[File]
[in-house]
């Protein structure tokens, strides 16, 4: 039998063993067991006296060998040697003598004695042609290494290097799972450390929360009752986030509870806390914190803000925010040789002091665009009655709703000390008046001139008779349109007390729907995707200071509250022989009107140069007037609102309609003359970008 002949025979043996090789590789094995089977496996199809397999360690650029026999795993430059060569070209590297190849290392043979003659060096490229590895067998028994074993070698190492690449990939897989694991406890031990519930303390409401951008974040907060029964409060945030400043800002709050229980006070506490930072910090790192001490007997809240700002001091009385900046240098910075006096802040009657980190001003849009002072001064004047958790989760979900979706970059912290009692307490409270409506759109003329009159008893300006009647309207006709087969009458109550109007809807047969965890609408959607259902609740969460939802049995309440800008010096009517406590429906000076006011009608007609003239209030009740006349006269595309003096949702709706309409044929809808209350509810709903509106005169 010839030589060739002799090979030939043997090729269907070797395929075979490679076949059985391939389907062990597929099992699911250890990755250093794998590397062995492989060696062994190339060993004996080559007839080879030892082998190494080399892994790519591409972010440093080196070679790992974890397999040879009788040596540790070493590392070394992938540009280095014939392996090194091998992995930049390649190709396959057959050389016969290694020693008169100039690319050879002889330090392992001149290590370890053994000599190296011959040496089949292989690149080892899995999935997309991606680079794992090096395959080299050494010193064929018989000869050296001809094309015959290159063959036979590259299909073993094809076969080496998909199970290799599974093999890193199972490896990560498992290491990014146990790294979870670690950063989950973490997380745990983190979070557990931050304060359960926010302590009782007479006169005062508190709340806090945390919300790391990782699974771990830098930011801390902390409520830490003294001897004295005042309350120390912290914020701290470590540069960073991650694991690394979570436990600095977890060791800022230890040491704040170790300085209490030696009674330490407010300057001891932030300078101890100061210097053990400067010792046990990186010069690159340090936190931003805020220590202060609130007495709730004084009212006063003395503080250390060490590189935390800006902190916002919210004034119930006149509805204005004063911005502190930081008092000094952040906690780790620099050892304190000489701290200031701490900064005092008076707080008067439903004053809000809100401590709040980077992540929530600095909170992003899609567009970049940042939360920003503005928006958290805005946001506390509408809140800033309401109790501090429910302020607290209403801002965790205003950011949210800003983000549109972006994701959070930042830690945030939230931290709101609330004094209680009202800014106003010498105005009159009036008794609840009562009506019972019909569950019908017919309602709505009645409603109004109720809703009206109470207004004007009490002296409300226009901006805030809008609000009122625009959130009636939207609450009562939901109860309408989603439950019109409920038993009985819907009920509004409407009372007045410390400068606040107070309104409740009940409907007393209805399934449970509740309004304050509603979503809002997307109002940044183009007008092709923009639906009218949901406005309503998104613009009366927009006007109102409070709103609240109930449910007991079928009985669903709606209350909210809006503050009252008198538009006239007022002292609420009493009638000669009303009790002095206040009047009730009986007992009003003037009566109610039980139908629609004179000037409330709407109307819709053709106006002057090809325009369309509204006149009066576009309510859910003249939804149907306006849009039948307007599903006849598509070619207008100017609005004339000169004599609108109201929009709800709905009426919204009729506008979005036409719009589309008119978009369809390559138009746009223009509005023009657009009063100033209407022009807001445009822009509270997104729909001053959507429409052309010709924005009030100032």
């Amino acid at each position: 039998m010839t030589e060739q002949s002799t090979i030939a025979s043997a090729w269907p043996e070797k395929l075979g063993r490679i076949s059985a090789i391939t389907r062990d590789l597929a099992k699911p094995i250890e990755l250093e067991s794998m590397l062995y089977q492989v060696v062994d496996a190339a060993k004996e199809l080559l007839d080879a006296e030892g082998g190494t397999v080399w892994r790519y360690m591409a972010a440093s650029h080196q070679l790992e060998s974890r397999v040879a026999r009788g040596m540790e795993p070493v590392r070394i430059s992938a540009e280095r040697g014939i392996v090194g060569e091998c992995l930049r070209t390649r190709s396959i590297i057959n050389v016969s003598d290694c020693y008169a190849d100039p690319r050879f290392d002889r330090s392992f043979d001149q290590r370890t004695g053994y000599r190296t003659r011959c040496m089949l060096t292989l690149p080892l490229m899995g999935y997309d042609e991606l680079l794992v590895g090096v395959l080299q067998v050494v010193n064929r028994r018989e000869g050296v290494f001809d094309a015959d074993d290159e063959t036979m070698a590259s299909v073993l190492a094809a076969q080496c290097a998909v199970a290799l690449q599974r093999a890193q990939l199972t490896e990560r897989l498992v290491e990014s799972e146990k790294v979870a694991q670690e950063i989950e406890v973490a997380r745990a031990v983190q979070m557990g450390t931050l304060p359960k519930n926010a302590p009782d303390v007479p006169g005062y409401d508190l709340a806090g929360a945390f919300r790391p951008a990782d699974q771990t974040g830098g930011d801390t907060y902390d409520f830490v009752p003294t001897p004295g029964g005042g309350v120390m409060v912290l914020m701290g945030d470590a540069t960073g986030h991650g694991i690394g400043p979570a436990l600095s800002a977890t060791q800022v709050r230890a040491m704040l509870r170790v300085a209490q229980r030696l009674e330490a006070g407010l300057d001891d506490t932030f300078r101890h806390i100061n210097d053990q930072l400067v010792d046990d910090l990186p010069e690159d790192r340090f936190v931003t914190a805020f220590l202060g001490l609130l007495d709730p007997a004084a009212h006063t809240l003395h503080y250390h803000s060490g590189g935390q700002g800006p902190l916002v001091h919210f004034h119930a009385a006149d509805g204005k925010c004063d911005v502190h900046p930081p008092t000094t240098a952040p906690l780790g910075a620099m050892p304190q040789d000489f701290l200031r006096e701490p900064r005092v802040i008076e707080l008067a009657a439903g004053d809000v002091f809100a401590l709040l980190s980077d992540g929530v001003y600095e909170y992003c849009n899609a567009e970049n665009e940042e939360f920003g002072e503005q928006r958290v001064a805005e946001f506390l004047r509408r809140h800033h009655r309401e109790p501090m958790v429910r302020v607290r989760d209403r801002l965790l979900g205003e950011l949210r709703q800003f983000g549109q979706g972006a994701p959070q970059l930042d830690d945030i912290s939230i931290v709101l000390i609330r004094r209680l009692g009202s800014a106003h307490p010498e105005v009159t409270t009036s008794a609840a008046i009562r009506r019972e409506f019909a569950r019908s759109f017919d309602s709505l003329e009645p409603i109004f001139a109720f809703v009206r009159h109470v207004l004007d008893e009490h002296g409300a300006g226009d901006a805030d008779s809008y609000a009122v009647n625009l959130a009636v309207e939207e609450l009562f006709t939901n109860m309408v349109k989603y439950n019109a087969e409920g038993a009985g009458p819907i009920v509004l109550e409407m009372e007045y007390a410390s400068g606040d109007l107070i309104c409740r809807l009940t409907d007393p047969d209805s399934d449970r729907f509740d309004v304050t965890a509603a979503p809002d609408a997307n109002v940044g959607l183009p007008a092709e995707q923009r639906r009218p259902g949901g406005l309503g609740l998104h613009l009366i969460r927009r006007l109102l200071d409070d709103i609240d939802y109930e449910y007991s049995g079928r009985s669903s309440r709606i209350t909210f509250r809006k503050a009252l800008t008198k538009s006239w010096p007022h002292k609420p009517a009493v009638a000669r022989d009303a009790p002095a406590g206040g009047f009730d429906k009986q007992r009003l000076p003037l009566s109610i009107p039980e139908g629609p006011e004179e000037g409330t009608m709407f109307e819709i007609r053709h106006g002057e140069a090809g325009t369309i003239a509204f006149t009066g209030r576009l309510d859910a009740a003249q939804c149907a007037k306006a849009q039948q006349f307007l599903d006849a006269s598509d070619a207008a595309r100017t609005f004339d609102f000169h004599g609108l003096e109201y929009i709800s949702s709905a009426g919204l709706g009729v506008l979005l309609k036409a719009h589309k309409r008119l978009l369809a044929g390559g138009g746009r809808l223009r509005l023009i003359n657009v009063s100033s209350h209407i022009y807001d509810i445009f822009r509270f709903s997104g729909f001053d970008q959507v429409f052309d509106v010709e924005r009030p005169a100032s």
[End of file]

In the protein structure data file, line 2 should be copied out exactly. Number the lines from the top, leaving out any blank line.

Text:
């Protein structure tokens, strides 16, 4: 039998063993067991006296060998040697003598004695042609290494290097799972450390929360009752986030509870806390914190803000925010040789002091665009009655709703000390008046001139008779349109007390729907995707200071509250022989009107140069007037609102309609003359970008 002949025979043996090789590789094995089977496996199809397999360690650029026999795993430059060569070209590297190849290392043979003659060096490229590895067998028994074993070698190492690449990939897989694991406890031990519930303390409401951008974040907060029964409060945030400043800002709050229980006070506490930072910090790192001490007997809240700002001091009385900046240098910075006096802040009657980190001003849009002072001064004047958790989760979900979706970059912290009692307490409270409506759109003329009159008893300006009647309207006709087969009458109550109007809807047969965890609408959607259902609740969460939802049995309440800008010096009517406590429906000076006011009608007609003239209030009740006349006269595309003096949702709706309409044929809808209350509810709903509106005169 010839030589060739002799090979030939043997090729269907070797395929075979490679076949059985391939389907062990597929099992699911250890990755250093794998590397062995492989060696062994190339060993004996080559007839080879030892082998190494080399892994790519591409972010440093080196070679790992974890397999040879009788040596540790070493590392070394992938540009280095014939392996090194091998992995930049390649190709396959057959050389016969290694020693008169100039690319050879002889330090392992001149290590370890053994000599190296011959040496089949292989690149080892899995999935997309991606680079794992090096395959080299050494010193064929018989000869050296001809094309015959290159063959036979590259299909073993094809076969080496998909199970290799599974093999890193199972490896990560498992290491990014146990790294979870670690950063989950973490997380745990983190979070557990931050304060359960926010302590009782007479006169005062508190709340806090945390919300790391990782699974771990830098930011801390902390409520830490003294001897004295005042309350120390912290914020701290470590540069960073991650694991690394979570436990600095977890060791800022230890040491704040170790300085209490030696009674330490407010300057001891932030300078101890100061210097053990400067010792046990990186010069690159340090936190931003805020220590202060609130007495709730004084009212006063003395503080250390060490590189935390800006902190916002919210004034119930006149509805204005004063911005502190930081008092000094952040906690780790620099050892304190000489701290200031701490900064005092008076707080008067439903004053809000809100401590709040980077992540929530600095909170992003899609567009970049940042939360920003503005928006958290805005946001506390509408809140800033309401109790501090429910302020607290209403801002965790205003950011949210800003983000549109972006994701959070930042830690945030939230931290709101609330004094209680009202800014106003010498105005009159009036008794609840009562009506019972019909569950019908017919309602709505009645409603109004109720809703009206109470207004004007009490002296409300226009901006805030809008609000009122625009959130009636939207609450009562939901109860309408989603439950019109409920038993009985819907009920509004409407009372007045410390400068606040107070309104409740009940409907007393209805399934449970509740309004304050509603979503809002997307109002940044183009007008092709923009639906009218949901406005309503998104613009009366927009006007109102409070709103609240109930449910007991079928009985669903709606209350909210809006503050009252008198538009006239007022002292609420009493009638000669009303009790002095206040009047009730009986007992009003003037009566109610039980139908629609004179000037409330709407109307819709053709106006002057090809325009369309509204006149009066576009309510859910003249939804149907306006849009039948307007599903006849598509070619207008100017609005004339000169004599609108109201929009709800709905009426919204009729506008979005036409719009589309008119978009369809390559138009746009223009509005023009657009009063100033209407022009807001445009822009509270997104729909001053959507429409052309010709924005009030100032």